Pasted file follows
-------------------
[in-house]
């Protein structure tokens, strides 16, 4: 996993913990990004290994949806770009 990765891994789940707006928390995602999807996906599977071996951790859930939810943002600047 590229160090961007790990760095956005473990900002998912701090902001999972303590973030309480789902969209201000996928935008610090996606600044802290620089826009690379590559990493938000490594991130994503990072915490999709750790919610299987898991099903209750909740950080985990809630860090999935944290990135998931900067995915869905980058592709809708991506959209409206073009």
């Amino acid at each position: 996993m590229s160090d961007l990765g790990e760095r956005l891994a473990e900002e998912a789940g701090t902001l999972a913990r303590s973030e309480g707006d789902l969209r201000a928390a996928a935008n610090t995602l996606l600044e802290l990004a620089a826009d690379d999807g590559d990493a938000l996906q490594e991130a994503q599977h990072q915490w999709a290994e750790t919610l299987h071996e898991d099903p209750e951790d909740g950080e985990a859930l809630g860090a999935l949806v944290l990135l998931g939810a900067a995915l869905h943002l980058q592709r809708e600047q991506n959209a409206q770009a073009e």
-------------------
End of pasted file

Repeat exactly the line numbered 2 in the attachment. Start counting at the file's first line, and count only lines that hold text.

């Protein structure tokens, strides 16, 4: 996993913990990004290994949806770009 990765891994789940707006928390995602999807996906599977071996951790859930939810943002600047 590229160090961007790990760095956005473990900002998912701090902001999972303590973030309480789902969209201000996928935008610090996606600044802290620089826009690379590559990493938000490594991130994503990072915490999709750790919610299987898991099903209750909740950080985990809630860090999935944290990135998931900067995915869905980058592709809708991506959209409206073009």